Façade grant sparks change on West Bank

The city will match every dollar a business spends to improve its look.

Amanda Bankston

Ashanti Austin is a firm believer that itâÄôs whatâÄôs on the inside that counts âÄî but that doesnâÄôt mean the outside doesnâÄôt matter.

While her neighbors at Midwest Mountaineering  sport a uniform âÄúathleticâÄù look, The Hub Bicycle Co-op owner throws on a t-shirt and basketball shorts before heading to work.

Similarly, she said her store is âÄúnothing specialâÄù to look at, pointing to her hand-painted windows that pale in comparison to the banners and neon signs of the outdoor superstore next door.

âÄúWe struggle with looking different from Midwest Mountaineering,âÄù she said. âÄúWe spend more time and money on quality customer service because thatâÄôs what our focus is âÄî relationships.âÄù

Despite AustinâÄôs customer-based business model, she said the exterior is becoming increasingly important to all businesses with difficult economic times, heavy construction nearby and an increasing pressure to look the part.

As a result, The Hub is one of about a dozen West Bank businesses that has benefited from the city-wide Façade Improvement Matching Grant Program,  which reimburses businesses for making exterior renovations.

The West Bank Business Association  qualified for the program, part of the MinneapolisâÄô Great Streets Neighborhood Business District Program  designed to help business along commercial corridors succeed and develop.

The WBBA has received $120,000 in the past three years to help businesses in the area get a facelift, according to Rebecca Parrell, the grant programâÄôs coordinator.

During the application process, businesses propose a project which could include murals, paint, brickwork or new signage and apply for the necessary permits from the city before making improvements.

Once the project is approved, the WBBA will match every dollar spent on the project and reimburse a business for up to $7,500.

Adrienne Peirce, executive director of the WBBA, said the grant has gone a long way for businesses in a very difficult area.

âÄúWest Bank is a pretty challenging area for us,âÄù she said. âÄúWe have a really high new-American population, and with light-rail construction and detours, this is very difficult time.âÄù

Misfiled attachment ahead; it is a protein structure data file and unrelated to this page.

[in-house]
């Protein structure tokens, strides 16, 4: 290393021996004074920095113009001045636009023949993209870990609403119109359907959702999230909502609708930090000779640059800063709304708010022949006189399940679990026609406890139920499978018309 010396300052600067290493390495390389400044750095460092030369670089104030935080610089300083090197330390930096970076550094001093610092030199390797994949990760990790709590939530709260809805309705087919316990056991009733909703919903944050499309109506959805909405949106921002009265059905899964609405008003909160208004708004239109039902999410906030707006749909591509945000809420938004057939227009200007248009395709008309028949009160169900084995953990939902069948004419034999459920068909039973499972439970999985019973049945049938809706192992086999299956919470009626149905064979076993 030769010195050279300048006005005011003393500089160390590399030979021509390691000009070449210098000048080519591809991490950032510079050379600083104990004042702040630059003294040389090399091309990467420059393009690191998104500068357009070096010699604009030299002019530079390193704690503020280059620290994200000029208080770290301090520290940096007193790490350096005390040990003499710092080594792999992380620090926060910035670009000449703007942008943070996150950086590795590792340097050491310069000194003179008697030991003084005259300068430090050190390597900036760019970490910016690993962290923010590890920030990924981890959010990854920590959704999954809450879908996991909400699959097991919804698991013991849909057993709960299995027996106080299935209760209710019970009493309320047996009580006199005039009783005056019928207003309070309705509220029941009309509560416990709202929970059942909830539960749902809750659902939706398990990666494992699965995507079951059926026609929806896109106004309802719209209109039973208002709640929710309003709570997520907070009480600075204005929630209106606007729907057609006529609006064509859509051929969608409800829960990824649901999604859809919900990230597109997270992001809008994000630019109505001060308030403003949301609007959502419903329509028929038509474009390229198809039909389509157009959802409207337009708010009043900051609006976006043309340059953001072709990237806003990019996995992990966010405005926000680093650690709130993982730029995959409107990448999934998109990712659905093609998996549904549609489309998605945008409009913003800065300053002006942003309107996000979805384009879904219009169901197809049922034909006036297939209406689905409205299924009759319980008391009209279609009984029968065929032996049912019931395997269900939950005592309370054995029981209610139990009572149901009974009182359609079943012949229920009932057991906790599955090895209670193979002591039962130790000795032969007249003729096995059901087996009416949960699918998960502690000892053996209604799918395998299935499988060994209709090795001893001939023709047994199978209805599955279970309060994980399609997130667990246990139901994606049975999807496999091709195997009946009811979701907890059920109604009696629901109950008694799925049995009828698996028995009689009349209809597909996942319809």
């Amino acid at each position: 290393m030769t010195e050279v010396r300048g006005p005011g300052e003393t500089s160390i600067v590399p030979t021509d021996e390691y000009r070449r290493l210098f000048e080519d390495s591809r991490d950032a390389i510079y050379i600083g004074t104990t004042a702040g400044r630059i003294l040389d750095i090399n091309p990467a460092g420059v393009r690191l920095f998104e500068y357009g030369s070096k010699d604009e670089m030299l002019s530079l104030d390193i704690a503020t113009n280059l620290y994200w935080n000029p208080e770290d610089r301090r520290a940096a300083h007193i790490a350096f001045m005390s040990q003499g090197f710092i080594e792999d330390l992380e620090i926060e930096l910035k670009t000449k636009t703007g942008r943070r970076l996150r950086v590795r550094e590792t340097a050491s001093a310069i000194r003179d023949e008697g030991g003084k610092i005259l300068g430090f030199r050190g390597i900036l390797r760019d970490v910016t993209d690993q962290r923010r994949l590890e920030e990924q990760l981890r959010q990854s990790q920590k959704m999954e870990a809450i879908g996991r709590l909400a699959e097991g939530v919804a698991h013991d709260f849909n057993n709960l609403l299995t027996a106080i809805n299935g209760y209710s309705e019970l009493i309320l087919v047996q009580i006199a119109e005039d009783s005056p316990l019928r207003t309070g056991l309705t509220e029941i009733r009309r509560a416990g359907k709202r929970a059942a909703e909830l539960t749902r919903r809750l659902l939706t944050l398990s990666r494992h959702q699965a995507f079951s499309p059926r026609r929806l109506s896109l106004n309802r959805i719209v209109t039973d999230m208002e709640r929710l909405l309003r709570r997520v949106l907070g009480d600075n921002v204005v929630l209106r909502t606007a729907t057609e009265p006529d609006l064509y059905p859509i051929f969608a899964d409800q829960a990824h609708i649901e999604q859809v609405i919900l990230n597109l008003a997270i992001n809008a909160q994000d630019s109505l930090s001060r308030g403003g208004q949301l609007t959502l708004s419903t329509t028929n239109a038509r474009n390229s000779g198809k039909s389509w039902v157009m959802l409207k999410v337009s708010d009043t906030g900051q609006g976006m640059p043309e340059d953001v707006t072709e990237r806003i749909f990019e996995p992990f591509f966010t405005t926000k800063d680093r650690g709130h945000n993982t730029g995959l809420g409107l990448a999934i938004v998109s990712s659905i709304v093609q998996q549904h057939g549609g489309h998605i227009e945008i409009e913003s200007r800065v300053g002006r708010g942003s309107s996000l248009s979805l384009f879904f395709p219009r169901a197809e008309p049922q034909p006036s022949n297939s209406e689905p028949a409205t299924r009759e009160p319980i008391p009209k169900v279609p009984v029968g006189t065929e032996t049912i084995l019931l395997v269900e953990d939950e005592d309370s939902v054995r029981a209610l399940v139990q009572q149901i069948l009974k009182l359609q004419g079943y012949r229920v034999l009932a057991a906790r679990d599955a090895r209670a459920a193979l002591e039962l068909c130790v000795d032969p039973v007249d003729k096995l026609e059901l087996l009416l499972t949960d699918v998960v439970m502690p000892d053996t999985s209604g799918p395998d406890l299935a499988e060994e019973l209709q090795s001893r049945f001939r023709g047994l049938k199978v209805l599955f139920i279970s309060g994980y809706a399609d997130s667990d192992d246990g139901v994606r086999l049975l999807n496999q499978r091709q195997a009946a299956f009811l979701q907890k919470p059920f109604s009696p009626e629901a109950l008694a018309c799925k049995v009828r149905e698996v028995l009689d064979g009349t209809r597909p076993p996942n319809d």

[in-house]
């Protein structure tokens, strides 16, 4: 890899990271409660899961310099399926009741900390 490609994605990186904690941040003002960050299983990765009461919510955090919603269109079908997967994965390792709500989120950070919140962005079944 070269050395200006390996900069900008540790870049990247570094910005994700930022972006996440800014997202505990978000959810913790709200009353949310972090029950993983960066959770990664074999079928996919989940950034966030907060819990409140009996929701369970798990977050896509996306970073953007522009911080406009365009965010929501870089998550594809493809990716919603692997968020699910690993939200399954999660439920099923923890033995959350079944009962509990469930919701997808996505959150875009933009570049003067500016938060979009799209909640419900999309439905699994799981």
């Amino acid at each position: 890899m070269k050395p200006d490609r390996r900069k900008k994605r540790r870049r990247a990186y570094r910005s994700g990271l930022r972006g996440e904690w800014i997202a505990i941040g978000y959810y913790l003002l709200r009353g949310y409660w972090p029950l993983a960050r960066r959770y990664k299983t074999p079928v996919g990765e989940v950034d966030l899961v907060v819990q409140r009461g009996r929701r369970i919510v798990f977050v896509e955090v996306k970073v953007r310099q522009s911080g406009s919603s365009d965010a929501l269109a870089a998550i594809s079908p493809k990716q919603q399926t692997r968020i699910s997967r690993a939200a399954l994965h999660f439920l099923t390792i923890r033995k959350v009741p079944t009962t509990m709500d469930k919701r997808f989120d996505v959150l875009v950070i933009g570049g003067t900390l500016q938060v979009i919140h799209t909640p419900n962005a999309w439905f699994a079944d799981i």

Peirce said getting the word out about the available funds is a labor of love.

She said members of the association have regularly gone door-to-door to hand-deliver information about the program.

Austin fixed some broken windows at The Hub with the funding.

Though Peirce said those improvements may not seem like much, they can be very costly to a business.

Austin agreed. She said the window repairs last February would have cost the business thousands.

âÄúWe want to improve the look of the store,âÄù she said. âÄúBut we have to make mandatory repairs first.âÄù

According to the Façade Design Guide distributed to businesses, The Hub is doing the right thing. The guide states that what may seem like minor repairs are actually important to âÄúpreserving the value of the building.âÄù

While Peirce said most of the participating West Bank businesses have had to use the matching program for these less-than-dramatic repairs, it contributes to the overall streetscape and appeal of the area.

âÄúOverall, it improves the neighborhood, which takes a lot,âÄù she said. âÄúBusinesses are very appreciative that [the program] is there.âÄù

Russom Solomon, owner of the Red Sea Bar and Restaurant, said improvements to the neighborhood as a whole are the best aspect of the grants.

While many are concerned with bringing in business, he said he hopes the changes contribute to a greater cause.

âÄúThe look of an area can make it a safer place,âÄù said Solomon, chairman of the West Bank Safety Committee. âÄúMore lights, more attractive buildings âÄî all of these things are effective at deterring crime.âÄù

The Red Sea restaurant also used grant funding to fund a new awning, which he said adds value and appeal.

Adrienne Dorn of the Cedar Cultural Center  said she couldnâÄôt agree more with Solomon.

The center used the grant to help fund the restoration of its original marquee.

Dorn said the marquee has become a landmark of the Cedar-Riverside area since its 2008 renovation, and the additional lighting has made the stigmatized area seem more inviting.

Both Austin and Dorn fear that the opportunity may not be equally accessible to all West Bank businesses.

âÄúYou wonâÄôt see immigrant-owned businesses as success stories,âÄù Austin said. âÄúThe most at-risk businesses are still hanging on by a thread.âÄù

Similarly, Peirce said footing the entire bill for a renovation can be a challenge for many new businesses âÄî the money doesnâÄôt come in until about a month after renovations are finished.

âÄúIf businesses are struggling with coming up with this kind of money, itâÄôs difficult,âÄù Solomon said. âÄúTheyâÄôre trying to stay afloat, so other things come to mind first.âÄù

Peirce said such businesses may be able to use Neighborhood Revitalization  funds to help with start-up costs for projects in the future.

With the light rail and millions of dollars in investment in the West Bank area in the works, Peirce said she hopes the program continues to grow.

âÄúWe hope over the next year and half we can get every business to make some type of improvement with the grant,âÄù she said.